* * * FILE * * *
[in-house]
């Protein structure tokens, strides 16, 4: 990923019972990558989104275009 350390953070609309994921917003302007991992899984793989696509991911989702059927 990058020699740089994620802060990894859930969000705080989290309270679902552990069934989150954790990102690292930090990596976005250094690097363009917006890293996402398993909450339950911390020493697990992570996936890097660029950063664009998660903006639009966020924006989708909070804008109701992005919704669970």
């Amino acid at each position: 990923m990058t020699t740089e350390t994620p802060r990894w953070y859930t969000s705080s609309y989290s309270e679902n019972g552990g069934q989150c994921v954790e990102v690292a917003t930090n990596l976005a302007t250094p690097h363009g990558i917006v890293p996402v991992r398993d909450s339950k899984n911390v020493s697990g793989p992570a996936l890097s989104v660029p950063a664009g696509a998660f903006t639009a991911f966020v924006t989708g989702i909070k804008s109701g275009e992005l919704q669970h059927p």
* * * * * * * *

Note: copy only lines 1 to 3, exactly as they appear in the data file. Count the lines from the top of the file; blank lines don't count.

[in-house]
């Protein structure tokens, strides 16, 4: 990923019972990558989104275009 350390953070609309994921917003302007991992899984793989696509991911989702059927 990058020699740089994620802060990894859930969000705080989290309270679902552990069934989150954790990102690292930090990596976005250094690097363009917006890293996402398993909450339950911390020493697990992570996936890097660029950063664009998660903006639009966020924006989708909070804008109701992005919704669970």
């Amino acid at each position: 990923m990058t020699t740089e350390t994620p802060r990894w953070y859930t969000s705080s609309y989290s309270e679902n019972g552990g069934q989150c994921v954790e990102v690292a917003t930090n990596l976005a302007t250094p690097h363009g990558i917006v890293p996402v991992r398993d909450s339950k899984n911390v020493s697990g793989p992570a996936l890097s989104v660029p950063a664009g696509a998660f903006t639009a991911f966020v924006t989708g989702i909070k804008s109701g275009e992005l919704q669970h059927p």